At first, Exum was disappointed. He had joined the infantry so that if war broke out, he would be on the front lines, and going to New York seemed like a good start.

Within days, he was given another mission. Exum and his men were the first conventional unit to deploy to Afghanistan as part of Operation Enduring Freedom.

After several months deployment in Kuwait, Exum and his men were sent to Afghanistan to fight in Operation Anaconda. The purpose of the operation was to dig out the Taliban and al-Qaeda stronghold in the Sha-e-Kot Valley, which resulted in some of the heaviest fighting and heaviest casualties in the Afghan campaign.

The experiences Exum recounts in his book are harrowing, particularly when his unit is threatened by an Al-Qaeda soldier with a machine gun and Exum is forced to kill him.

But the book also has a great deal of humor, plus intimate glimpses of Exum’s encounters with family members as he prepared to go to war. The book follows him to Iraq where he participated in Operation Iraqi Freedom, but most of the action that is described takes place in Afghanistan.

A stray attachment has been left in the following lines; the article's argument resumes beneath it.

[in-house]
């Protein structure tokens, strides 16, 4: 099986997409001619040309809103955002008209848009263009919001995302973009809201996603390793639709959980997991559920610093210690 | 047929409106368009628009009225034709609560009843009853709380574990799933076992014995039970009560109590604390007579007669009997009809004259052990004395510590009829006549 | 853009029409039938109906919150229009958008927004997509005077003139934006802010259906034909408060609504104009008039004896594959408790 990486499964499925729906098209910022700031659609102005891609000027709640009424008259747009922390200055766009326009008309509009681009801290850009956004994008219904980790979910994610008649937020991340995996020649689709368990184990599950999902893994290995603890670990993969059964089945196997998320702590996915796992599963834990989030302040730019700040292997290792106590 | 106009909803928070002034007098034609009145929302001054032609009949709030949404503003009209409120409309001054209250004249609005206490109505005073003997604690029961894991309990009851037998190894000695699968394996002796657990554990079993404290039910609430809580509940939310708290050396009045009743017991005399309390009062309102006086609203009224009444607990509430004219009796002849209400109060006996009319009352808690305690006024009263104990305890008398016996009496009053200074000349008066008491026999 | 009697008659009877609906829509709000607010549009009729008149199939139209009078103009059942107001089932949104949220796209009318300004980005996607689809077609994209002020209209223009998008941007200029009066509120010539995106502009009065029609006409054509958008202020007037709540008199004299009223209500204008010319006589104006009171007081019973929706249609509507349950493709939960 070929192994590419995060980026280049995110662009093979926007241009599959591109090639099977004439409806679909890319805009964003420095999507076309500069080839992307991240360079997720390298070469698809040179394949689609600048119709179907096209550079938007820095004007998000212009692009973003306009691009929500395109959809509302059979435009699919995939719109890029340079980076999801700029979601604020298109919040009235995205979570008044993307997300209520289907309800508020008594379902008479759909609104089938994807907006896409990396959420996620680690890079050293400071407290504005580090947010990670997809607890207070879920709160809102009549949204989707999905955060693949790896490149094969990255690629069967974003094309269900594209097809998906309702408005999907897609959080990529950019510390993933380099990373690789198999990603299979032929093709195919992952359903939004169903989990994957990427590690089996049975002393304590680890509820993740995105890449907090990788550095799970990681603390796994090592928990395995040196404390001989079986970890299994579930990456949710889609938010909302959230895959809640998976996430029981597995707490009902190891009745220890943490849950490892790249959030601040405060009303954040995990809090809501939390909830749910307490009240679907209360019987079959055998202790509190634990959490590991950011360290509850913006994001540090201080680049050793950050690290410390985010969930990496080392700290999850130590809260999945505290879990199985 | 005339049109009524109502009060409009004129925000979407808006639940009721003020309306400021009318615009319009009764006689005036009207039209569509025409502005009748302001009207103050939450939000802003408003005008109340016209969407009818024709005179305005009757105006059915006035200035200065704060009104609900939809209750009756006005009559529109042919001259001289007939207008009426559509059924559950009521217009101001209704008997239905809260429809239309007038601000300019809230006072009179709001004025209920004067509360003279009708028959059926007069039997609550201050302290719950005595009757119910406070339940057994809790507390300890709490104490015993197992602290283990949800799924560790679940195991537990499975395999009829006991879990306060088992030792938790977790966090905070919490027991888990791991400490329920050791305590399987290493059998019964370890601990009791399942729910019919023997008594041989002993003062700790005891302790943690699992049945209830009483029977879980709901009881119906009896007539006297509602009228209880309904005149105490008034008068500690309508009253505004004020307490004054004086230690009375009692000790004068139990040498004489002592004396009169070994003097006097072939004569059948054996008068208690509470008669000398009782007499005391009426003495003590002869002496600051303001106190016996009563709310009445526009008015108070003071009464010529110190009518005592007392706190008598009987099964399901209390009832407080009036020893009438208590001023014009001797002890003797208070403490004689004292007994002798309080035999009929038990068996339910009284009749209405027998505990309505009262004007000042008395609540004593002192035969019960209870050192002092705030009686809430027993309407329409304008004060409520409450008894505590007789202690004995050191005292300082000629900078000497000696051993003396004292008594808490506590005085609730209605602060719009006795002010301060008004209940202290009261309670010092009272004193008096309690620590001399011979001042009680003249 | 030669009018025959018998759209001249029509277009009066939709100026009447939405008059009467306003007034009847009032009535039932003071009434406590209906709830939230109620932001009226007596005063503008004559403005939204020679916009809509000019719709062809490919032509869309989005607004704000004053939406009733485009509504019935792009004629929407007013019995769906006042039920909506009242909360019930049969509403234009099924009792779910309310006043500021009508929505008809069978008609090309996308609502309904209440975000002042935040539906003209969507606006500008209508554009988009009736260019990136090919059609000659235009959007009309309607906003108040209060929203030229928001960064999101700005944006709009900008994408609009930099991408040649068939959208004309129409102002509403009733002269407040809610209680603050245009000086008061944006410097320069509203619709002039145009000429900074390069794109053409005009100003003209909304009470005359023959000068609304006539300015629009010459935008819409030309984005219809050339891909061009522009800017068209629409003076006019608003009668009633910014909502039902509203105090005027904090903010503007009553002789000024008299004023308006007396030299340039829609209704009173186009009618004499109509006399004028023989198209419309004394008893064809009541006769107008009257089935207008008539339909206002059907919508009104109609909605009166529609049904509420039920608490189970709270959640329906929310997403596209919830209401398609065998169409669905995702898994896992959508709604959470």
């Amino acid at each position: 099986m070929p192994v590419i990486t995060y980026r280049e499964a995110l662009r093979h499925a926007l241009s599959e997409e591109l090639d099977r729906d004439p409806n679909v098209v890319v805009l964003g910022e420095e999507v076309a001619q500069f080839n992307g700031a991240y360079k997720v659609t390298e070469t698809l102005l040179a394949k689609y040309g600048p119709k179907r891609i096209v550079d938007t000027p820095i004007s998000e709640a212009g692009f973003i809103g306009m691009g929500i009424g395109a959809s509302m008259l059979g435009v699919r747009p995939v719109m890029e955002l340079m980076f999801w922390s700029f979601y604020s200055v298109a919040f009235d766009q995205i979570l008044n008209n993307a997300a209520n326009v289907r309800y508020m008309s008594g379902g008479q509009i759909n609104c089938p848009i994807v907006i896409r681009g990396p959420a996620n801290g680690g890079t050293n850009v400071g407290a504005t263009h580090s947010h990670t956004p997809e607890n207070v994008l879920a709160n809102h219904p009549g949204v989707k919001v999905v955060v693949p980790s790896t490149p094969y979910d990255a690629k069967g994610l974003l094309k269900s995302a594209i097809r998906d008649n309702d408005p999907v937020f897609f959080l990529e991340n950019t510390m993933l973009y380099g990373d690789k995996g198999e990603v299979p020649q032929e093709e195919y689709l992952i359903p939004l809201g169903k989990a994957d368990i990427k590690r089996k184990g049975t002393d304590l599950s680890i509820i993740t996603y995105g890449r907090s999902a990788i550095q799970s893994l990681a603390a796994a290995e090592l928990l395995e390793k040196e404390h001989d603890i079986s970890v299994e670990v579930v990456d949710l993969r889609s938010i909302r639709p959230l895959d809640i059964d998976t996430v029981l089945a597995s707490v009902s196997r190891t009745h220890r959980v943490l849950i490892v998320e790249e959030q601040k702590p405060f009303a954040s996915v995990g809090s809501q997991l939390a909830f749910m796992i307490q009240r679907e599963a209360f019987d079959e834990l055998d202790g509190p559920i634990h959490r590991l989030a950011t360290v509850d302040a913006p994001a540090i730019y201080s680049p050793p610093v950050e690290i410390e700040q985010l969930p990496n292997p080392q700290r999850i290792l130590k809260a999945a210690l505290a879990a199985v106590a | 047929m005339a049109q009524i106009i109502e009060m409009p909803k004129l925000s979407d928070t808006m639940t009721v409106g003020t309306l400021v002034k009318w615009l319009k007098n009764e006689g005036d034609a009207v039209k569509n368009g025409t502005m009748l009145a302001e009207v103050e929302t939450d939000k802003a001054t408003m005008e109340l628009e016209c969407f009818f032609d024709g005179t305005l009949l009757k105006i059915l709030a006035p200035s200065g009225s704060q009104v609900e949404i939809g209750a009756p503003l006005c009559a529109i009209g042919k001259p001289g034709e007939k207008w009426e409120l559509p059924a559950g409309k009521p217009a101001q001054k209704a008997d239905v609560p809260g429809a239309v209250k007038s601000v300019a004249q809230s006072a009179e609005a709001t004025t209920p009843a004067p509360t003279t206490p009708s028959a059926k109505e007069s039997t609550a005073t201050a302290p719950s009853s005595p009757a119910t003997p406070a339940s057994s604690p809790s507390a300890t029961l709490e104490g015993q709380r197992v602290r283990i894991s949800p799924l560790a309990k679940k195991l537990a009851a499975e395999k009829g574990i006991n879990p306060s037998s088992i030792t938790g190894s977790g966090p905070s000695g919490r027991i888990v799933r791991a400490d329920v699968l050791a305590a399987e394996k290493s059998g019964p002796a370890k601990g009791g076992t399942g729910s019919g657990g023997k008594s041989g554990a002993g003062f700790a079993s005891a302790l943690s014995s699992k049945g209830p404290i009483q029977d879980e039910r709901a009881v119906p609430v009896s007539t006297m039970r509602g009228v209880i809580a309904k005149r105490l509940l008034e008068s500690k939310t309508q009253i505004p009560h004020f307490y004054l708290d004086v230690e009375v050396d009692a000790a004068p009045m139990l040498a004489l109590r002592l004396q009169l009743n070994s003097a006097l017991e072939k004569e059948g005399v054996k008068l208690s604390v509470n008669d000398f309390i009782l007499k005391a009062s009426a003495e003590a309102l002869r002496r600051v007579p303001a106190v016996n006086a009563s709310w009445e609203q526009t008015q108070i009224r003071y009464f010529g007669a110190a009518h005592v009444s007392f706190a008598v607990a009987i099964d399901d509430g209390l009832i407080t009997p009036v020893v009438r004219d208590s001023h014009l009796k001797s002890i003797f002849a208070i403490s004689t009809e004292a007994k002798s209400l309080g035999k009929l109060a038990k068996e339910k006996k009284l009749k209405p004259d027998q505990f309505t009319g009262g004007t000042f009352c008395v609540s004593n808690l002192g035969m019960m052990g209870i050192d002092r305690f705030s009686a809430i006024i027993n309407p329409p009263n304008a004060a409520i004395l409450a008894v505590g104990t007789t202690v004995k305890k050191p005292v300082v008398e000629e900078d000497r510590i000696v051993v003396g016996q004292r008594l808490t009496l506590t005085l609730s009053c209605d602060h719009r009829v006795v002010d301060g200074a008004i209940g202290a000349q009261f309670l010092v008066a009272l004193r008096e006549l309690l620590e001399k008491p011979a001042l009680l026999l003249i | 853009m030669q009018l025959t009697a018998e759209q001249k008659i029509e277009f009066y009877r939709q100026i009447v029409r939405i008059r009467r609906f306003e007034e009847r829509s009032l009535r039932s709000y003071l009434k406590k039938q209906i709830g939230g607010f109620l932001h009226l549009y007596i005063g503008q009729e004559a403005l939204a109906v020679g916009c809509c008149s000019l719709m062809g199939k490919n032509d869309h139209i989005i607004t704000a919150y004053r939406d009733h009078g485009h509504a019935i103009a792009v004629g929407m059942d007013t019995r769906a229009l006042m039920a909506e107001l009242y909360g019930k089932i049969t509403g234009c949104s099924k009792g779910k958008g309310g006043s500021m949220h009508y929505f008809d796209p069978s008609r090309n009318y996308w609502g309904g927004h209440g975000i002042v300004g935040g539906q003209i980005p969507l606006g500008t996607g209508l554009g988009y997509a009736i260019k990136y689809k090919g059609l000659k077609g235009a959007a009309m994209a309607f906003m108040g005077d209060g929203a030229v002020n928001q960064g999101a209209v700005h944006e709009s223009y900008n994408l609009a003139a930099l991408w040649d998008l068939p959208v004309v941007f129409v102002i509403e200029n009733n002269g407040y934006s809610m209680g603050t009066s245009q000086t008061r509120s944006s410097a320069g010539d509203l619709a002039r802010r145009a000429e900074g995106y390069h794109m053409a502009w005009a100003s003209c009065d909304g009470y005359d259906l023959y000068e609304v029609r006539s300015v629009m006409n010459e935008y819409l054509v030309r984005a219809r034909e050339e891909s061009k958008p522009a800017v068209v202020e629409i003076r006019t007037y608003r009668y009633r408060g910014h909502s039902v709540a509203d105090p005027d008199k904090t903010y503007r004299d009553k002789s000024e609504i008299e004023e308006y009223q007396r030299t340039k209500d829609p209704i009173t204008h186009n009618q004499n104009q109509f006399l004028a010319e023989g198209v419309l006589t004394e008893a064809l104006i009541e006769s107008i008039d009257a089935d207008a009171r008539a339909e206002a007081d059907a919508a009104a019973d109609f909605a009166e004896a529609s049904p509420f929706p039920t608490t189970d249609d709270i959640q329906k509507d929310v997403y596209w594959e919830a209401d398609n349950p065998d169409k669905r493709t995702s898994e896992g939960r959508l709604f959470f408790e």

After returning from Afghanistan, Exum moved to Hunter Army Airfield in Savannah, where he took charge of a Ranger platoon. They began to train for the anticipated war in Iraq.

But after surviving combat unscathed, Exum suffered a serious knee injury during a street hockey game. After undergoing surgery, he feared his military career was over, but began pushing himself to recover.

When doctors pronounced Exum eight months ahead of his rehabilitation schedule, he was able to go to Iraq, where his unit helped to rescue Private Jessica Lynch. However, he watched the rescue on the Internet because of his injury, and doctors warned him not to re-enlist.

Exum completed his service in May with the rank of captain. He is currently on a cross-country book tour to promote his book.

Writing a combat memoir carries with it a sense of duty. “You feel burdened to get a good narrative out there,” Exum says. “I believe this is going to be the first of many.”

Large portions of the book were written at The Gallery Espresso, when it was at its Liberty Street location.

“I was recovering from the knee injury,” Exum says. “I had a lot of time on my hands.”

It is not surprising that the war is Iraq has overshadowed the war in Afghanistan, Exum says.

“Iraq is a much larger expedition, a much bigger war and more controversial,” he says.

But the war in Afghanistan also is important, especially historically. It was the first time in history that any foreign power had won battles in the Sha-e-Kot Valley.

Exum’s name was embargoed until the book’s publication, so early stories and reviews of the book referred to him as “X.”